Ladies and gentlemen, please welcome to the
stage glowing screen in the comfort of your own home: All of the RuPaul’s Drag Race icons you can’t see at the club this weekend because you’re in coronavirus quarantine!
As the world’s population locks down amid the spread of COVID-19, EW can exclusively reveal powerhouse drag management company Producer Entertainment Group has partnered with webcast site Stageit to bring performances from some of the biggest names in contemporary drag directly to you, as bars, restaurants, and live entertainment venues continue to close around the world.
With tickets starting at $10 per show, the PEG Presents: Digital Drag Fest! online festival will unite drag superstars Alaska, Divina De Campo, Ginger Minj, Jackie Beat, Jiggly Caliente, Jinkx Monsoon, Jujubee, Manila Luzon, Miz Cracker, Monét X Change, Nina West, Peppermint, Sharon Needles, Sherry Vine, Trinity The Tuck, and country singer Brandon Stansell for a week-long slate of web-based concerts.
Each 30-minute, all-ages installment will be a unique experience, as Stageit does not record or re-release its content. Tickets are limited (beginning at 100 per show) to keep audience sizes intimate, though attendees will have opportunities to interact with the artists, tip them, and potentially win prizes during the broadcast.
As drag artists around the world continue to lose money with the coronavirus pandemic forcing performance venues into closure, Trinity tells EW the show is meant to serve as “a distraction from what’s going on in the world,” recalling the “escape from reality” provided by a typical night out at a drag show (outings that aren’t currently possible amid government-mandated closings of public gathering spaces).
“[Drag artists] give an experience to give people. It’s relief mentally, emotionally, or comically, and when you’re not able to do that while sequestered in your house, you can watch this online streaming show from home and, for 30 minutes, have fun with whoever they’re watching,” the All-Stars 4winner says, adding that it also stands to forge new ground for drag queens and kings as they lose work around the country, offering an alternative to live performances that could provide supplemental income for gig-to-gig workers even after the pandemic ends.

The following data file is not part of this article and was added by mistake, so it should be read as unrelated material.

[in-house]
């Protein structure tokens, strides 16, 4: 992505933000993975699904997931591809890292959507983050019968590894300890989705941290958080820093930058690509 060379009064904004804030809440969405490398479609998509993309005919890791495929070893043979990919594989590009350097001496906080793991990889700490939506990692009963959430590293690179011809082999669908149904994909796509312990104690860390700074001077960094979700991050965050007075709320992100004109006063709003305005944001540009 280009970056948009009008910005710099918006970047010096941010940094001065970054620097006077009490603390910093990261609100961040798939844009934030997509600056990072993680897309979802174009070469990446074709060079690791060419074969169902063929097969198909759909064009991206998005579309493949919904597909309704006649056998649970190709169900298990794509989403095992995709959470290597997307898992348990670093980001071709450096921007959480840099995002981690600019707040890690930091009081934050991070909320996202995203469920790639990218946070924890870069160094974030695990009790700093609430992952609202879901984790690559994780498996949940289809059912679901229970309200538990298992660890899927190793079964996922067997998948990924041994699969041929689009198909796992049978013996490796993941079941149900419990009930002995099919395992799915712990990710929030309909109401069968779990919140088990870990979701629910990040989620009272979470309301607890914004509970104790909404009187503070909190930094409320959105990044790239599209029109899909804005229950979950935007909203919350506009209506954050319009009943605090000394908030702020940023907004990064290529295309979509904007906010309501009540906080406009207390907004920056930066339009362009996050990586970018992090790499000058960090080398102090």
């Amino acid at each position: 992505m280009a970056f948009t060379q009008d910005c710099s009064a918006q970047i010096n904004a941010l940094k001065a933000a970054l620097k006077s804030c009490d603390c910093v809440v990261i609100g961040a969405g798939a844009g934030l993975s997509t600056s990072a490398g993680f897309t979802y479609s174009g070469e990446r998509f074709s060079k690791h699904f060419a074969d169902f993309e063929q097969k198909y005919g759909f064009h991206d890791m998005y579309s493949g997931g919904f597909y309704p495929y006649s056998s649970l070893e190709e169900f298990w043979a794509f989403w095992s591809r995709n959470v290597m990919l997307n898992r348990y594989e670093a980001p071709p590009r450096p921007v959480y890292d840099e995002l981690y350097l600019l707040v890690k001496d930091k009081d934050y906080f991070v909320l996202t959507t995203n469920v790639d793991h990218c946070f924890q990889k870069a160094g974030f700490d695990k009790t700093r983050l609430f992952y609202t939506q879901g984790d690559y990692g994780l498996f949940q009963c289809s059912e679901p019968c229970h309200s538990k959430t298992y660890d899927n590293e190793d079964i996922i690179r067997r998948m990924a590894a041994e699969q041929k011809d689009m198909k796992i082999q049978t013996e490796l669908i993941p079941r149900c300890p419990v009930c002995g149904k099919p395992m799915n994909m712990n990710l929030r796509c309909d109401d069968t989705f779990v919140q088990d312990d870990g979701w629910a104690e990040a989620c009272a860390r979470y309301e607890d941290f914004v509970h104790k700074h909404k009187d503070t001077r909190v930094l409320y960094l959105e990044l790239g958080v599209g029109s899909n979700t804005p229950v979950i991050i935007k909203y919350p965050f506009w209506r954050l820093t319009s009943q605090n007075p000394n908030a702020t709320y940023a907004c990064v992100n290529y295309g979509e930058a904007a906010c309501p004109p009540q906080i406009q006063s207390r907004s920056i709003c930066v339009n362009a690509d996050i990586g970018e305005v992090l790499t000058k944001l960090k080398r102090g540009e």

Producer Entertainment Group
“This might be something we want to put on [regularly] because certain areas of the country or the world can’t get to a show or it might be too expensive to get there,” Trinity explains. “People of drag and the LGBTQ community are extremely resilient. We have to be. We’ve always been that way, and this is going to show one of the ways we can take a bad situation and turn it around and make something positive out of it.”
For Trinity, that means decking out her home for a jaw-dropping performance full of vignettes “poking fun at being quarantined in your house.” And, yes, she will serve hazmat suit eleganza. Literally.
“I’m going to do songs that [feel right] on a coronavirus playlist, like MC Hammer’s ‘U Can’t Touch This,'” the queen says. “I ordered drop cloths from Amazon. I’m going to make a section of my house to look like a quarantine zone. I have a hazmat suit. Trust, I’m pulling out all the stops for this little show I’m putting on in my house!”
Drag Race ladies aren’t the only celebrities continuing to entertain fans in quarantine, with Miley Cyrus, who recently launched her Bright Minded: Live daily web series featuring celebrity guest interviews, and actor Ben Platt, who mounted a digital dance party with his followers, launching their own online-only events as well.
Amid the increasingly competitive digital performance space, Trinity assures fans her show will be one of the safest around: “Come see my show! Log in for $10.00!” she pleads with a laugh. “Stay six feet away from your screens!”
See the full Digital Drag Fest! performance schedule below. Individual show descriptions and tickets are available now on the Stageit website